Do the things that count!

Monday, March 30, 2015

Equality doesn't equal justice!

I think most of us hear the phrase, ‘IT’S NOT FAIR!’ probably a dozen or more times a day.  The difficulty is that I was fortunate to have a great family setting that gave me advantages that I didn’t realize in life till I saw how others had lived without many or any resources. So what has to happen for more people that have been blessed to share their resources so others can experience the best life possible? (You don’t have to be a Bill Gates or Warren Buffet to make a difference!)

I believe that America is the land of opportunity! I have learned so much from many of my families that have next to nothing yet are very capable in raising their kids and teens to understand basic life lessons. It’s so easy to make excuses and say it’s not fair or just moan and groan all of the time and end up stalling your life. My hope is to see justice prevail where there has been inequality and injustice. It’s not fair that a child is born into a family where the dad is in prison and the mom is a druggie. It’s not fair that a drunk driver takes away a kid’s mom and dad!

One of the key life lessons I’m learning over the last decade is being an advocate for those that can’t stand up for themselves. I became my dad’s advocate as the ravages of Dementia had its’ impact on his ability to think and act clearly. He was in a rather expensive senior complex where his monthly fee was determined by his care level. I was taken back when the individual that assessed him had never visited him, talked to staff or me about what his care actually required. If I hadn’t been there my dad would have been overcharged $500 a month for care he didn’t need nor received.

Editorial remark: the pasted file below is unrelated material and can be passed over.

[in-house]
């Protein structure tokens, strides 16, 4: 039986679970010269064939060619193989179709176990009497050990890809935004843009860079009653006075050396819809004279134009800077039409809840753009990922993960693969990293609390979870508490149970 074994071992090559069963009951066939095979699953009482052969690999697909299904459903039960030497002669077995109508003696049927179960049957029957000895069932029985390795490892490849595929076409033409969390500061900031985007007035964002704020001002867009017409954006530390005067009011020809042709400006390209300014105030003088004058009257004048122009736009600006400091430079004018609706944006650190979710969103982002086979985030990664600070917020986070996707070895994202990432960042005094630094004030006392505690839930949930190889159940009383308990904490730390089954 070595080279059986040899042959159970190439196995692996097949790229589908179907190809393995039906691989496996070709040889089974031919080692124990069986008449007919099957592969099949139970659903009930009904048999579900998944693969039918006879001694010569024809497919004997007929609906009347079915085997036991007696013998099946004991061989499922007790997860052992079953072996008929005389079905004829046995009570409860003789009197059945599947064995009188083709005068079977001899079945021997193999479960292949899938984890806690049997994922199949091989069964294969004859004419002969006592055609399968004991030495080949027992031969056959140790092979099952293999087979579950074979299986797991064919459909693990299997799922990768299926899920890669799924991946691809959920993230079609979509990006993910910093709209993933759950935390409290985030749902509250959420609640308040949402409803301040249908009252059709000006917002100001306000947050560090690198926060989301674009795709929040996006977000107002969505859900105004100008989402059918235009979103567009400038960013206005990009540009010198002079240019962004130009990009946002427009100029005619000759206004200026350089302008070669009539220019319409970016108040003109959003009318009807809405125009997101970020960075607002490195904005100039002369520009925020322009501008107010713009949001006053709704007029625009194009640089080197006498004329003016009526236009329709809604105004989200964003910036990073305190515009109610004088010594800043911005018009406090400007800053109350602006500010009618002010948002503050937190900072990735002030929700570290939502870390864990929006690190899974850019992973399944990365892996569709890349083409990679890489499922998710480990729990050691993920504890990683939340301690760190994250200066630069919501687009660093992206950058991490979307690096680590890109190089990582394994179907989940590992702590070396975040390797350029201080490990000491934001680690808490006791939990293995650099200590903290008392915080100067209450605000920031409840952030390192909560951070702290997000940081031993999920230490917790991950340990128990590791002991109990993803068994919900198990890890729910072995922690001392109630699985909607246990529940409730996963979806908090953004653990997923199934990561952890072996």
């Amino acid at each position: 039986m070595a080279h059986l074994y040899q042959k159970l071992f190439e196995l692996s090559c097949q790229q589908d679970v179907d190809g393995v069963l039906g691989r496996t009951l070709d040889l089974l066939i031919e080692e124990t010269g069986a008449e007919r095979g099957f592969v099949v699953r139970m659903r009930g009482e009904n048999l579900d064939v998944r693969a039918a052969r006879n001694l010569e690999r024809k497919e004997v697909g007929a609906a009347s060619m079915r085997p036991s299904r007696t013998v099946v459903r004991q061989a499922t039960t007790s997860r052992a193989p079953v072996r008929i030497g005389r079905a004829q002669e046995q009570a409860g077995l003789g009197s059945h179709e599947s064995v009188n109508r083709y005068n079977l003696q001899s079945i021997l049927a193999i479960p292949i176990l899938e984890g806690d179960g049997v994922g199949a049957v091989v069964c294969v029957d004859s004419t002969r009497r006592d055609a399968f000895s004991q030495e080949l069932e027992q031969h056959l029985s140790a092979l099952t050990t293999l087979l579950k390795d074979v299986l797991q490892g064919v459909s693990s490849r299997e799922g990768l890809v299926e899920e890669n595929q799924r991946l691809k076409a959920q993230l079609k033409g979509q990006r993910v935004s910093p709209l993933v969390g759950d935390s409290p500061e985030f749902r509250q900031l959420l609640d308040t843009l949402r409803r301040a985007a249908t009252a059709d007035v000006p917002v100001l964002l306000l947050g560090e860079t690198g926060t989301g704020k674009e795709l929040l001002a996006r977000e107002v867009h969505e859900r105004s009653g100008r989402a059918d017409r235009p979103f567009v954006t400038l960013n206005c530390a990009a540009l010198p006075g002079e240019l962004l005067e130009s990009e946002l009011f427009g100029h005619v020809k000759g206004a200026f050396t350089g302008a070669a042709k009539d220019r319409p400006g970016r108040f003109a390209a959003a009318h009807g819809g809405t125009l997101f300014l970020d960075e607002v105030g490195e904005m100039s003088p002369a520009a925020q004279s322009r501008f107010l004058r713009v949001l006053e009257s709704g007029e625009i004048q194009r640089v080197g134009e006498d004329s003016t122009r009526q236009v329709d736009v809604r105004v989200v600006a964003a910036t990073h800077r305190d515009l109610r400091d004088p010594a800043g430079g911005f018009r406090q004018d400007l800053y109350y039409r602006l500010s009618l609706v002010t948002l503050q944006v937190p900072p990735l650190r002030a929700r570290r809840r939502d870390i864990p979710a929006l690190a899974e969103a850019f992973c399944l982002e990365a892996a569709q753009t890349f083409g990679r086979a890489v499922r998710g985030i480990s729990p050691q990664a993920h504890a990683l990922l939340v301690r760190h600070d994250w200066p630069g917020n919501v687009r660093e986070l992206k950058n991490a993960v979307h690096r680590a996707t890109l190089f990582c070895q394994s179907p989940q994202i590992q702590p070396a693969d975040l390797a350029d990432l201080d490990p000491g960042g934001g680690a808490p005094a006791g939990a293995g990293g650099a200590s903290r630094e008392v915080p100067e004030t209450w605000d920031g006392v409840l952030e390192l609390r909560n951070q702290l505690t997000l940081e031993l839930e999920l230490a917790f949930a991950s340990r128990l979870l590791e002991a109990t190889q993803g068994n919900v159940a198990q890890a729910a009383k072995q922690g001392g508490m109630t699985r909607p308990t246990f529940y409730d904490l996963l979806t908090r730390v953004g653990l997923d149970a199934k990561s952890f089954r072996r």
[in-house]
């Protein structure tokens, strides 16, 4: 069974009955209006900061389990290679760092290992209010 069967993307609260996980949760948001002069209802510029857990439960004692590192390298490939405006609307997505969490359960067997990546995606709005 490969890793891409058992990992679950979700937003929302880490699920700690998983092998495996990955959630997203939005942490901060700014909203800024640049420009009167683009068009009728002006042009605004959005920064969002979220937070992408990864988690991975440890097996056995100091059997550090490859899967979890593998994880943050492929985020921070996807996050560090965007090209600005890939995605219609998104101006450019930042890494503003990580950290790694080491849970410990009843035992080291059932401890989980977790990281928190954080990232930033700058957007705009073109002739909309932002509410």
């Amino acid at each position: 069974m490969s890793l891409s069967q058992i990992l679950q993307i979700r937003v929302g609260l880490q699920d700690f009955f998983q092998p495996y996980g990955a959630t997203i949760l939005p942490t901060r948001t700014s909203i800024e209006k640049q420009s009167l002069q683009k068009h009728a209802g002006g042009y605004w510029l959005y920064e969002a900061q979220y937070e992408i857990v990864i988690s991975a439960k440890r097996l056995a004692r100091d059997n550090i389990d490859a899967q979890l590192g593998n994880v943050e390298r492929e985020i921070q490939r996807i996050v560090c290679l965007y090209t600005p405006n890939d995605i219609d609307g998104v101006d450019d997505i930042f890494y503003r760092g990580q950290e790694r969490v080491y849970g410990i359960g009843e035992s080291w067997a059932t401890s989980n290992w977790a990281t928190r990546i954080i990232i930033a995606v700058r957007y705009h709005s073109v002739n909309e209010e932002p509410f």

I’m around so many kids and teens that come out of real poverty. This isn’t about income but about being raised in a context where you haven’t been taught the basics like respect, morals, social skills, learning habits and then to do something as simple as say thank you. I know that someone who has been read to as a baby will grow up becoming a life long reader and learner. I know that someone whose mom is a substance abuser will struggle in life with many things that the kid had nothing to do with.

The opportunity that is before us is to recognize what we have that we don’t need and be willing to intentionally share that with someone who has a real need. This picture so aptly displays how fairness, equality and true justice can be a world apart! I married someone who is actually rather short so she would be the one that would need not one box but two boxes to see the game. So I understand a little what it is like to help someone see the action.